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Old December 10, 2012, 02:32 PM   #2
Sevens
Senior Member
 
Join Date: July 28, 2007
Location: Central Ohio
Posts: 8,930
My experiences will be from hands-on experience except for the ones I've noted!

Beretta NEOS, I know nothing about, except that it's a tough one to swallow in the looks department. HURL!

Sig 1911 is actually a GSG 1911-22 that is branded by Sig with Sig grips and more finish options. It cost a bit more than the GSG, but other than looks, it's NO different. My GSG has been a phenomenal buy and I'm over 4,000 rounds since I bought it in early April, 2012. I currently own 8 rimfire handguns and this one has been with me on 95% of my range outings this summer. I could say more good about it, but I'd ask you to search this specific pistol or search my posts on it.

Chiappa -- I've inspected and toyed with most of their offerings except the new Beretta 92 rimfire copy. I've had the chance to shoot the Rhino. It's my opinion that this company makes nothing that is worth my money. My gun dealer grabbed the 1911 rimfire you are considering and watched parts break off of it while shooting. He fixed it with JB Weld. We laugh & laugh at these products. I wouldn't recommend one to anyone.

Ruger Mark III -- some folks have had good experiences, but I will bet my entire life's accomplishments on the following advice: spend as much or even MORE money for a clean, lightly used Mark II. It's so, so, SO much better a pistol. Again, I can get in to all the details but I've done them before, please search my posts. (I don't have the time today to do it) The brand new Mark III that my shooting buddy bought simply does -NOT- run properly and hasn't since day one and he's done nearly 2,000 through it in attempts with all kinds of ammo. My circa '94 KMK-512 however might literally be the single best firearm that I own if we can all agree about what makes something "the best." It's reliability, build quality, accuracy, trigger, function, this pistol continues to amaze me and the round count must be approaching 10k.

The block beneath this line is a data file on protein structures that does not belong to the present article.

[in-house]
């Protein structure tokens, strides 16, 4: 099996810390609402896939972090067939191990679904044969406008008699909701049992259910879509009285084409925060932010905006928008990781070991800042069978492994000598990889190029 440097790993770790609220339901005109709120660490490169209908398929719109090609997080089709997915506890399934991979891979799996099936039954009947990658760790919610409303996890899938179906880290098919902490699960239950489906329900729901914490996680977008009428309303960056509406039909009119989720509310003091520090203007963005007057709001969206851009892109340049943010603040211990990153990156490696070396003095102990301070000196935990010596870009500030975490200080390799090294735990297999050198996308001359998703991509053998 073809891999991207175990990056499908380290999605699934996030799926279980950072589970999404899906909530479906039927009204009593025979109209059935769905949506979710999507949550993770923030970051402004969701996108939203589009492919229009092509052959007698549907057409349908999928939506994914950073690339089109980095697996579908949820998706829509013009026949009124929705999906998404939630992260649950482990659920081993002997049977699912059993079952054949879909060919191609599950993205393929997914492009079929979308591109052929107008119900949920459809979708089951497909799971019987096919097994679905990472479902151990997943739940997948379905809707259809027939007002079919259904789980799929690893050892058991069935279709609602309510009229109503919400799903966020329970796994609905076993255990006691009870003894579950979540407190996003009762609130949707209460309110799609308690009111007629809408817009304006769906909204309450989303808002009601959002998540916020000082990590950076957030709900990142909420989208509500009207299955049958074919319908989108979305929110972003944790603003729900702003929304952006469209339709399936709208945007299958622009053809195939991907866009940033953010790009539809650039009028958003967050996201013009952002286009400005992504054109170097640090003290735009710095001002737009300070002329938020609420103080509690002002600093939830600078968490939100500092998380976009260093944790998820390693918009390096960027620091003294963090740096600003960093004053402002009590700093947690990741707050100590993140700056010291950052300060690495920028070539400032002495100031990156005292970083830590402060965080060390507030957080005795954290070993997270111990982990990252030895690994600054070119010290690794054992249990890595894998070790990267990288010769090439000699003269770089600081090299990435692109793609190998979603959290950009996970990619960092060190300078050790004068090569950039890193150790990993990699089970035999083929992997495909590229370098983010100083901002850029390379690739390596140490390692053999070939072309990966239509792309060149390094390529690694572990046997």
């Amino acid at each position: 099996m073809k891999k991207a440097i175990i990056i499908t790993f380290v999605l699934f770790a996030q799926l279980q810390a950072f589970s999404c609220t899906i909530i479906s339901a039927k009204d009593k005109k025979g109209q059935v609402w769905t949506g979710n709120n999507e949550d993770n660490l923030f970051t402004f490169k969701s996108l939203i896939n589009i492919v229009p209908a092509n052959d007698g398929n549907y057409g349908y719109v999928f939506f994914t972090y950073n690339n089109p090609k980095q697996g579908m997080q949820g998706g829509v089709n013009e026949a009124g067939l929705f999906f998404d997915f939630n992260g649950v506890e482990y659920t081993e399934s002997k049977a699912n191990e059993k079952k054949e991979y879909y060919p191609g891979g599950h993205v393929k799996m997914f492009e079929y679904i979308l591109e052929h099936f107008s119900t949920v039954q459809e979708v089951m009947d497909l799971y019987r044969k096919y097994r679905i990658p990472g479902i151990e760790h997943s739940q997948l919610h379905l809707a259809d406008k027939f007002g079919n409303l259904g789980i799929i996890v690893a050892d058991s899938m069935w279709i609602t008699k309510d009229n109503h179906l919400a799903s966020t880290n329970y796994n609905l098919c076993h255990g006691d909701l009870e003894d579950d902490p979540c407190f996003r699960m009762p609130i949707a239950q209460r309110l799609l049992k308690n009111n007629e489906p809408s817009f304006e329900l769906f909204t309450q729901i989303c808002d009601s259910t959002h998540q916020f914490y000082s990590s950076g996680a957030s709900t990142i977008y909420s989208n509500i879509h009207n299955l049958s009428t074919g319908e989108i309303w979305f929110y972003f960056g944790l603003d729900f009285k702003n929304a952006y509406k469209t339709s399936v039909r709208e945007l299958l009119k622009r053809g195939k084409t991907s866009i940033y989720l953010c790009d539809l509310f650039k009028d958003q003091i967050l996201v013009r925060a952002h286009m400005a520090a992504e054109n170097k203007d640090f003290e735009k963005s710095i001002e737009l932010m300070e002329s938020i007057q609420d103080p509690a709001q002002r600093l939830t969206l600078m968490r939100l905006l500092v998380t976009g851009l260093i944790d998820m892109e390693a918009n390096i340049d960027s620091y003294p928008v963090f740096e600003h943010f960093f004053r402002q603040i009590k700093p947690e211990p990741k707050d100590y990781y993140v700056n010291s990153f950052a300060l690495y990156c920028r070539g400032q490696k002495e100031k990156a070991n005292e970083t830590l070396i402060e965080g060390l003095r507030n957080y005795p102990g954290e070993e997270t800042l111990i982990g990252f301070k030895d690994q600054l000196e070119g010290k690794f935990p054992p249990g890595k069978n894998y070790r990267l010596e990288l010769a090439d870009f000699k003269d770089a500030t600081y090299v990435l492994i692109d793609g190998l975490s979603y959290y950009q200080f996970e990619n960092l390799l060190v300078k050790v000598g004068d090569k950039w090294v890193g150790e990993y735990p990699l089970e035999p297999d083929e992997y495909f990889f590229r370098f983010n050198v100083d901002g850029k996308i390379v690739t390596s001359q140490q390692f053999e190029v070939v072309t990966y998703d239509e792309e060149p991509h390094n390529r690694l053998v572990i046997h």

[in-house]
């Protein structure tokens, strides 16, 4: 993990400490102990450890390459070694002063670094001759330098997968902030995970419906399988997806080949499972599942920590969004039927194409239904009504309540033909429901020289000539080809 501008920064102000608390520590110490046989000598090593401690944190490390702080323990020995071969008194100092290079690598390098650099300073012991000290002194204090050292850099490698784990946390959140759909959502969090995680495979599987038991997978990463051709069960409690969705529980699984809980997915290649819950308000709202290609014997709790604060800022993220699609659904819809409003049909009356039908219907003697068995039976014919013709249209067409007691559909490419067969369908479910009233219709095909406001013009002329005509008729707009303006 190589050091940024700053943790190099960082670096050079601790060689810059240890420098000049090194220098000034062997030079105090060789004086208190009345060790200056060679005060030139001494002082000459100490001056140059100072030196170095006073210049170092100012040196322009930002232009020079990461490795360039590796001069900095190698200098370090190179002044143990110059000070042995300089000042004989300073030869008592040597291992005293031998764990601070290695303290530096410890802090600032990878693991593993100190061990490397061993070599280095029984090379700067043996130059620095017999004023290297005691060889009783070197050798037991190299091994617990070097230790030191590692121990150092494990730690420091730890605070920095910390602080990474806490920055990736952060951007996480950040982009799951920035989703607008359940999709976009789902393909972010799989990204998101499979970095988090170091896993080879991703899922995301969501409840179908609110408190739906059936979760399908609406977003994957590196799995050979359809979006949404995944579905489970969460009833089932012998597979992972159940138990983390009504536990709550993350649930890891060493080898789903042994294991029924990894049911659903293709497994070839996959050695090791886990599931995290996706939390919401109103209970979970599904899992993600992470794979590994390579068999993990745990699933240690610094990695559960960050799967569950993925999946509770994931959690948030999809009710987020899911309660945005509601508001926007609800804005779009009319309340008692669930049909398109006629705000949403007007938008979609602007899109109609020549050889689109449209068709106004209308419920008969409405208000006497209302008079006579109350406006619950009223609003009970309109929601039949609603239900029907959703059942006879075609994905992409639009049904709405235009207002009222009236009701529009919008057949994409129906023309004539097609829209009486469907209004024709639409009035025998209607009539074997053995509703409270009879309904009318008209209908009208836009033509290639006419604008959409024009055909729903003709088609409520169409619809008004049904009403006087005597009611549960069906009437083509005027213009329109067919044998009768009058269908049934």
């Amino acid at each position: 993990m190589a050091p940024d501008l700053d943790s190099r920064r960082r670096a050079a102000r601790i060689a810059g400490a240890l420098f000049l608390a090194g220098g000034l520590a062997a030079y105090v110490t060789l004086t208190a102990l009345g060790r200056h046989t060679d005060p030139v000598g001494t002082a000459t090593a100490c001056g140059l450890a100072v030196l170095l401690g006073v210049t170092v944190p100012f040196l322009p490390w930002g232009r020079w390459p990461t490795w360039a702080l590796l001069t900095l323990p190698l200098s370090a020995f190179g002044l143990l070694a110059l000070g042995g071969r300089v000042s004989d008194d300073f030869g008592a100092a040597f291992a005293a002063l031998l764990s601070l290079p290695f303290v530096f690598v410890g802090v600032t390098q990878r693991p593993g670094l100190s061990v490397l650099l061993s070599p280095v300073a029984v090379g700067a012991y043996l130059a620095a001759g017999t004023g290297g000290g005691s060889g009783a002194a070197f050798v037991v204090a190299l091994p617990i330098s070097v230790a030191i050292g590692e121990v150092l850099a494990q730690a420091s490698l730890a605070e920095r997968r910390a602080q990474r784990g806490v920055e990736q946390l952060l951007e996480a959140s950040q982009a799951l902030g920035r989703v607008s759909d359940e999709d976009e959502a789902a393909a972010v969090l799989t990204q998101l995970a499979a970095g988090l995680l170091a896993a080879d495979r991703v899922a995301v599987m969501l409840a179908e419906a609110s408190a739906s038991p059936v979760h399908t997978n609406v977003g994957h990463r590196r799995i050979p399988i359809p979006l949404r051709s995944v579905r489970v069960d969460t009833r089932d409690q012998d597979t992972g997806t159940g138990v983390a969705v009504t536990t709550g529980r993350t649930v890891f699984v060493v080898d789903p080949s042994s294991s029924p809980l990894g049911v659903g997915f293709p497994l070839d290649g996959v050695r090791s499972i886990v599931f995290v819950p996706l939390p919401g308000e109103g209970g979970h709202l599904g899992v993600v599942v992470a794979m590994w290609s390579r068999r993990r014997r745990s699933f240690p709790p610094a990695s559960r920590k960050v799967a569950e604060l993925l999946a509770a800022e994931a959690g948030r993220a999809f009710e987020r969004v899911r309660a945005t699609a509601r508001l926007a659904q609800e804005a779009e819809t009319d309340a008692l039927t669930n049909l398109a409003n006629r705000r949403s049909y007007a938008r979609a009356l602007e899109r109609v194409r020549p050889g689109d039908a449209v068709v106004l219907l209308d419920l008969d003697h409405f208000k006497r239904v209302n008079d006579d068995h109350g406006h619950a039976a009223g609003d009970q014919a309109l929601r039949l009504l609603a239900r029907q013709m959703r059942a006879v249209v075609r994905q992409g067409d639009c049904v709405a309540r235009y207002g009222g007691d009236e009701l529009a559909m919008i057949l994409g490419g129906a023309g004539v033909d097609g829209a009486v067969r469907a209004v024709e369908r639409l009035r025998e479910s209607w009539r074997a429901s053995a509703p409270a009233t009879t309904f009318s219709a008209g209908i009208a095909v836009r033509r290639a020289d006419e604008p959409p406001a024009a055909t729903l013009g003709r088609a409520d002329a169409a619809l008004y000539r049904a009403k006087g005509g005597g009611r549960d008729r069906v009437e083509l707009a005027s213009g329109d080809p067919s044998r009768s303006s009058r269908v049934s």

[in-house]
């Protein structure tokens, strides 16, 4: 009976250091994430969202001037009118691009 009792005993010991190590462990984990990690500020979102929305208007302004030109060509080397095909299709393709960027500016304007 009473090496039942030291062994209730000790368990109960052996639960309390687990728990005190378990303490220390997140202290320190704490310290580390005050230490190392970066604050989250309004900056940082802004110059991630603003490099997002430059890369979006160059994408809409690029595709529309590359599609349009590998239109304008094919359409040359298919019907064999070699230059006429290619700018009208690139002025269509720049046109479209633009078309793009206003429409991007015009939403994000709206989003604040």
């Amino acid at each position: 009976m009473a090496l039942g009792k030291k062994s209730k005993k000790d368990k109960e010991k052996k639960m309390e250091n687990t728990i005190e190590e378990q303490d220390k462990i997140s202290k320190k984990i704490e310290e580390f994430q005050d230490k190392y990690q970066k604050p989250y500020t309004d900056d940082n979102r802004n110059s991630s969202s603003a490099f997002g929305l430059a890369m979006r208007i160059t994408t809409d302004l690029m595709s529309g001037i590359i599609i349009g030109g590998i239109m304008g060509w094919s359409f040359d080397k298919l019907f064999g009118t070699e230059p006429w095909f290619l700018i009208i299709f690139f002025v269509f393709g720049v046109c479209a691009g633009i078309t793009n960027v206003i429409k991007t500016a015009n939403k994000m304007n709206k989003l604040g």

The procedure for taking it apart and putting it back together is almost like a "rite of passage" and it frustrates many people, but it's just not that hard if you can follow directions or have someone show you how it's done. I had my share of trouble 15+ years ago until I read, then re-read the manual, and then did it a few times.

In your shoes, I'd buy a used Ruger Mark II or a GSG 1911-22 pistol.
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